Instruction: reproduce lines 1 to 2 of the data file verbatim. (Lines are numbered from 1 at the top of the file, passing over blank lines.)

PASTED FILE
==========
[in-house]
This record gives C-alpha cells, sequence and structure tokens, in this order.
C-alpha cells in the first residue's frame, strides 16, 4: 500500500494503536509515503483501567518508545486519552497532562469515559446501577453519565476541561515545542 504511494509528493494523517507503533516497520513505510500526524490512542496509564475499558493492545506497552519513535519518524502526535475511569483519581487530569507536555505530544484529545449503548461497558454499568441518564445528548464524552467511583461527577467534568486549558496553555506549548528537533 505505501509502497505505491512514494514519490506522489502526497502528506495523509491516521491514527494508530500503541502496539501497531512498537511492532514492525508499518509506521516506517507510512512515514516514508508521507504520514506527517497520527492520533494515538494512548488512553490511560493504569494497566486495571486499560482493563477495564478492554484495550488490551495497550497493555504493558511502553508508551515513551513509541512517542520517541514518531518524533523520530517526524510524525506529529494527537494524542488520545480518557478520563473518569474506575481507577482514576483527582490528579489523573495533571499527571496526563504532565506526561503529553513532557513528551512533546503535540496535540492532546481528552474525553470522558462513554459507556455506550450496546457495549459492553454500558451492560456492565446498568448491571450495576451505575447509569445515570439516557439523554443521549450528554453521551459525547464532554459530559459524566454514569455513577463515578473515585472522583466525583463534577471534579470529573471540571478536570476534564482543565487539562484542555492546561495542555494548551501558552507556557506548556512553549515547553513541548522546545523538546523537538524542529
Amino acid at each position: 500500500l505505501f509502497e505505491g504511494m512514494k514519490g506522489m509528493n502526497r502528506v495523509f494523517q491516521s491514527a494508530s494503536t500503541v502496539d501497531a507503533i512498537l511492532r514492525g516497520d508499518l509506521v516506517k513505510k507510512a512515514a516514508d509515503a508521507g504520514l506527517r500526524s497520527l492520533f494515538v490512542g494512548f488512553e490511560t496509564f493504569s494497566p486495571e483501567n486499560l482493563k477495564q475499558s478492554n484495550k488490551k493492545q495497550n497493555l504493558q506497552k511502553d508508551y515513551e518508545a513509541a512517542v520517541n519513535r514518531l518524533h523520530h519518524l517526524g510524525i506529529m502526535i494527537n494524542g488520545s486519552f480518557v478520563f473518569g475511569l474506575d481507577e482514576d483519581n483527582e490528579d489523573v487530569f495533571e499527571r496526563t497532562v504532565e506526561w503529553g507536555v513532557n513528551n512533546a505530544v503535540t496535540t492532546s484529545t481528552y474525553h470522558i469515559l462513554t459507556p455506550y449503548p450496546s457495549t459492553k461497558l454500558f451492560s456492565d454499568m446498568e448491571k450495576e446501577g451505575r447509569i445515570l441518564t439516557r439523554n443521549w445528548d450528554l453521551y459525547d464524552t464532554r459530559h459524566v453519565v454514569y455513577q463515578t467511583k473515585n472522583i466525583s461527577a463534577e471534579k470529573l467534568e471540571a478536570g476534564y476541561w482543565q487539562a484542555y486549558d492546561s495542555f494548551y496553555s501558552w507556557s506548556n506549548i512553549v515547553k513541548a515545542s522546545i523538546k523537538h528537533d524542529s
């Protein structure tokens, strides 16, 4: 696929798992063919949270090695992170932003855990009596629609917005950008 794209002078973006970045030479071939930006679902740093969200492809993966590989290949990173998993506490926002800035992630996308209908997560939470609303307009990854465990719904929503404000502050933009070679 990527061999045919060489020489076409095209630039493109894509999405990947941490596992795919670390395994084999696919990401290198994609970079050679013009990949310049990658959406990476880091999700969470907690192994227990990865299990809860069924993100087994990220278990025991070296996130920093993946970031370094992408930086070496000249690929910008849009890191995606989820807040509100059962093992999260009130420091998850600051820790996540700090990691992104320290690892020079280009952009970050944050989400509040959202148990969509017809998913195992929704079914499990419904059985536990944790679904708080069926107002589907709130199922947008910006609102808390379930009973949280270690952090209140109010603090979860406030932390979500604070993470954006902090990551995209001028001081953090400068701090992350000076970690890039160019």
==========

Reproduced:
[in-house]
This record gives C-alpha cells, sequence and structure tokens, in this order.